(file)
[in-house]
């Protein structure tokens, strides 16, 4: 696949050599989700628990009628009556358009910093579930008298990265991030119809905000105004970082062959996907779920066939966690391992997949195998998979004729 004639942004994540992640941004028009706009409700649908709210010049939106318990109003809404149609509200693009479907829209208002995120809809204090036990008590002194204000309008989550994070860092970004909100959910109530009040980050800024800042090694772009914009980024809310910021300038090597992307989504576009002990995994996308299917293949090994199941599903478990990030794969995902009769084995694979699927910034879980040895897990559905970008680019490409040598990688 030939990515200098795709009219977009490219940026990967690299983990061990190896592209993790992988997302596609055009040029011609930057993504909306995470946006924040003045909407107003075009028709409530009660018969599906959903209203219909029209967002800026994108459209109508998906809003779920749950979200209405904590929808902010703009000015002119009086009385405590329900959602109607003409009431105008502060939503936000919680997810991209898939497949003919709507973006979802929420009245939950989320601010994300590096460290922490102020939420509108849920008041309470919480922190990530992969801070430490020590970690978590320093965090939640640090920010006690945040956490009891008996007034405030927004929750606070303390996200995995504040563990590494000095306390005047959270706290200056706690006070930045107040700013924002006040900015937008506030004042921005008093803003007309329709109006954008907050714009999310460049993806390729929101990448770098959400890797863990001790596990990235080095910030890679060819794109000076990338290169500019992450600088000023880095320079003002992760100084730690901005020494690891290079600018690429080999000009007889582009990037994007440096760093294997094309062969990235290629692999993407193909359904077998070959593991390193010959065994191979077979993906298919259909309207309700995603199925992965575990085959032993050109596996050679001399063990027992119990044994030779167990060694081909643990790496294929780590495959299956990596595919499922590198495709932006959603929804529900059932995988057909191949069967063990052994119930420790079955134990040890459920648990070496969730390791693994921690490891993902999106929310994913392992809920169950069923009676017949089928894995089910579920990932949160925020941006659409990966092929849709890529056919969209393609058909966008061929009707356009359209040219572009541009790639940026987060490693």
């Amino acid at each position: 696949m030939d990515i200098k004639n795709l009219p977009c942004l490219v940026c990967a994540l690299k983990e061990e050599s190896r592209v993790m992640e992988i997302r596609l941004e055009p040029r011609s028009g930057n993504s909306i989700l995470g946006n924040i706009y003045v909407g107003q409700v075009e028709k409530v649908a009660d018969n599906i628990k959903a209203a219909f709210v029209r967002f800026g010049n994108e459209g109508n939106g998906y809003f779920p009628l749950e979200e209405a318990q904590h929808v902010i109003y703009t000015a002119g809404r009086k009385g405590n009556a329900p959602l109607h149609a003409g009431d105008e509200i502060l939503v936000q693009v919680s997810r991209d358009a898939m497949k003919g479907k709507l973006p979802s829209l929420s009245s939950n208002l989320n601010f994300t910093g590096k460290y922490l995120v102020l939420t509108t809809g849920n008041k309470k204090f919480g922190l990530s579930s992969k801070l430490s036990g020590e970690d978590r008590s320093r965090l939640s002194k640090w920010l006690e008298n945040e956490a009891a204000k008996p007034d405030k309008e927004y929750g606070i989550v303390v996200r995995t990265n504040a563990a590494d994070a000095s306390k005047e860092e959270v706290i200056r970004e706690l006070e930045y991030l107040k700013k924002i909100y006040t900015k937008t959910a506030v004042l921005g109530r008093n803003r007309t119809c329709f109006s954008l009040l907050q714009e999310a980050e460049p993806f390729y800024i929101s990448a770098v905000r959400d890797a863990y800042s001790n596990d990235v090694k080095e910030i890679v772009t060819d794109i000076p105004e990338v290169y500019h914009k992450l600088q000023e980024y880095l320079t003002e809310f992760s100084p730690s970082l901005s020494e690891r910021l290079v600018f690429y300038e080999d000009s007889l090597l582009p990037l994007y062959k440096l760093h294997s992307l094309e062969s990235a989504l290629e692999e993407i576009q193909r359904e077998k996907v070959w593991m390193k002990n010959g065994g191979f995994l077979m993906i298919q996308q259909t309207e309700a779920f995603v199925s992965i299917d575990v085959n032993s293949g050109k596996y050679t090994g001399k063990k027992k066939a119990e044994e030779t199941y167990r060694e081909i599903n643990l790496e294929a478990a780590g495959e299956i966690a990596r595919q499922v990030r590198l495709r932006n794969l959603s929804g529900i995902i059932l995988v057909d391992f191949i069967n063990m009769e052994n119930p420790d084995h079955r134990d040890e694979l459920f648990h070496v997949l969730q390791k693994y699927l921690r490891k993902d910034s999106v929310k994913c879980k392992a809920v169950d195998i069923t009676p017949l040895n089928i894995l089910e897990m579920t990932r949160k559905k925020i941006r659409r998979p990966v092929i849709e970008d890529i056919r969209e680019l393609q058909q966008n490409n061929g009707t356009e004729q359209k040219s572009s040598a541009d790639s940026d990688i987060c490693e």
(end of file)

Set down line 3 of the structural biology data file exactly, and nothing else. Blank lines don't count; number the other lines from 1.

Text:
């Amino acid at each position: 696949m030939d990515i200098k004639n795709l009219p977009c942004l490219v940026c990967a994540l690299k983990e061990e050599s190896r592209v993790m992640e992988i997302r596609l941004e055009p040029r011609s028009g930057n993504s909306i989700l995470g946006n924040i706009y003045v909407g107003q409700v075009e028709k409530v649908a009660d018969n599906i628990k959903a209203a219909f709210v029209r967002f800026g010049n994108e459209g109508n939106g998906y809003f779920p009628l749950e979200e209405a318990q904590h929808v902010i109003y703009t000015a002119g809404r009086k009385g405590n009556a329900p959602l109607h149609a003409g009431d105008e509200i502060l939503v936000q693009v919680s997810r991209d358009a898939m497949k003919g479907k709507l973006p979802s829209l929420s009245s939950n208002l989320n601010f994300t910093g590096k460290y922490l995120v102020l939420t509108t809809g849920n008041k309470k204090f919480g922190l990530s579930s992969k801070l430490s036990g020590e970690d978590r008590s320093r965090l939640s002194k640090w920010l006690e008298n945040e956490a009891a204000k008996p007034d405030k309008e927004y929750g606070i989550v303390v996200r995995t990265n504040a563990a590494d994070a000095s306390k005047e860092e959270v706290i200056r970004e706690l006070e930045y991030l107040k700013k924002i909100y006040t900015k937008t959910a506030v004042l921005g109530r008093n803003r007309t119809c329709f109006s954008l009040l907050q714009e999310a980050e460049p993806f390729y800024i929101s990448a770098v905000r959400d890797a863990y800042s001790n596990d990235v090694k080095e910030i890679v772009t060819d794109i000076p105004e990338v290169y500019h914009k992450l600088q000023e980024y880095l320079t003002e809310f992760s100084p730690s970082l901005s020494e690891r910021l290079v600018f690429y300038e080999d000009s007889l090597l582009p990037l994007y062959k440096l760093h294997s992307l094309e062969s990235a989504l290629e692999e993407i576009q193909r359904e077998k996907v070959w593991m390193k002990n010959g065994g191979f995994l077979m993906i298919q996308q259909t309207e309700a779920f995603v199925s992965i299917d575990v085959n032993s293949g050109k596996y050679t090994g001399k063990k027992k066939a119990e044994e030779t199941y167990r060694e081909i599903n643990l790496e294929a478990a780590g495959e299956i966690a990596r595919q499922v990030r590198l495709r932006n794969l959603s929804g529900i995902i059932l995988v057909d391992f191949i069967n063990m009769e052994n119930p420790d084995h079955r134990d040890e694979l459920f648990h070496v997949l969730q390791k693994y699927l921690r490891k993902d910034s999106v929310k994913c879980k392992a809920v169950d195998i069923t009676p017949l040895n089928i894995l089910e897990m579920t990932r949160k559905k925020i941006r659409r998979p990966v092929i849709e970008d890529i056919r969209e680019l393609q058909q966008n490409n061929g009707t356009e004729q359209k040219s572009s040598a541009d790639s940026d990688i987060c490693e």